Tonight: Book launch, forum to address solutions for America's ailing cities
New Book Offers “Legacy Cities” Best Advice from Nation’s Leading Urbanists.
Authors’ Forum Headlines Book Launch
Thursday, January 26, 2012
Forum: 5:00 p.m.—6:30 p.m.
The Brookings Institution 1775 Massachusetts Avenue, NW, Washington, D.C
Born out of a major conference in Detroit – now the nation’s symbol for cities that defined the nation’s 20th century economy but find themselves in search of a new identity – a new book, Rebuilding America’s Legacy Cities: New Directions for the Industrial Heartland, explores strategies for retooling, reimagining and re-building these cities.
Published by the Columbia University-based American Assembly, the book from America’s most notable urbanists is a blueprint for cities, towns and neighborhoods seeking to recast their futures in the changed world economy and adopt policies that encourage the adaptive repurposing of land to make their cities competitive.
The book will be formally launched on January 26th at an afternoon forum and reception at The Brookings Institution. Three project co-chairs and co-sponsors – former Mayor and Secretary of Housing and Urban Affairs Henry Cisneros, former Columbus Ohio Mayor Gregory Lashutka, and Dan Kildee, former Genesee County Treasurer and current President of the Center for Community Progress – will join Legacy Cities Project Director Paul Brophy; Hunter Morrison, Program Director of the Northeast Ohio Sustainable Communities Consortium; Lavea Brachman, Executive Director of the Greater Ohio Policy Center and Nonresident Senior Fellow at the Brookings Institution; and Alan Mallach, book editor and Brookings Nonresident Senior fellow.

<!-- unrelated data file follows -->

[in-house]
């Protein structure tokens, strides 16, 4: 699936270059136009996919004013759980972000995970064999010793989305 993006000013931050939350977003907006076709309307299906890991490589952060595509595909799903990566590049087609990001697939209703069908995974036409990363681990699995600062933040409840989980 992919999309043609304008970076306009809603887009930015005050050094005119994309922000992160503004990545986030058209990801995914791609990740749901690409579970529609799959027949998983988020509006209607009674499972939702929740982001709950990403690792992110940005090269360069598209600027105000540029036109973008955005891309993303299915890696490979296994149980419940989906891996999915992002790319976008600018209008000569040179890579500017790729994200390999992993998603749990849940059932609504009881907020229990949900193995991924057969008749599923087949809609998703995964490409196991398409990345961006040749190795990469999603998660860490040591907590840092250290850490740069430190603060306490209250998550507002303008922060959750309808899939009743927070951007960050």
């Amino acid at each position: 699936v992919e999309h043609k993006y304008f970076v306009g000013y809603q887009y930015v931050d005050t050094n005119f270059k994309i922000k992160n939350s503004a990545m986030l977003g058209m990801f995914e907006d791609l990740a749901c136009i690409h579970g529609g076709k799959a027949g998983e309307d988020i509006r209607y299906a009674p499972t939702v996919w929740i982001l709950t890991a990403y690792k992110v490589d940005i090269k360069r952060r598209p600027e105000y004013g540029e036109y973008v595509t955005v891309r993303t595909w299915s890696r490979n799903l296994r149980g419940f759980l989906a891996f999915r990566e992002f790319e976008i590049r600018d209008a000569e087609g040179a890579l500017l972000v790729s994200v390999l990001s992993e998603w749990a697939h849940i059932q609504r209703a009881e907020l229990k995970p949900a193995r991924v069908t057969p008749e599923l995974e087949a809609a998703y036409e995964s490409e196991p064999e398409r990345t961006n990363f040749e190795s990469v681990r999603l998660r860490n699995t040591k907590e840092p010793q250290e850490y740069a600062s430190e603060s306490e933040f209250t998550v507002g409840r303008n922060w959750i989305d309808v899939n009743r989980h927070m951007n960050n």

“Few cities and towns in the United States have escaped the shrinking revenues, high unemployment and dwindling private investment that characterize today’s economy, with ‘legacy cities’ hit hardest,” says Secretary Cisneros. “That dynamic can and must be reversed – nothing less than the very vitality of our nation is at stake.”
Labels: urban revitalization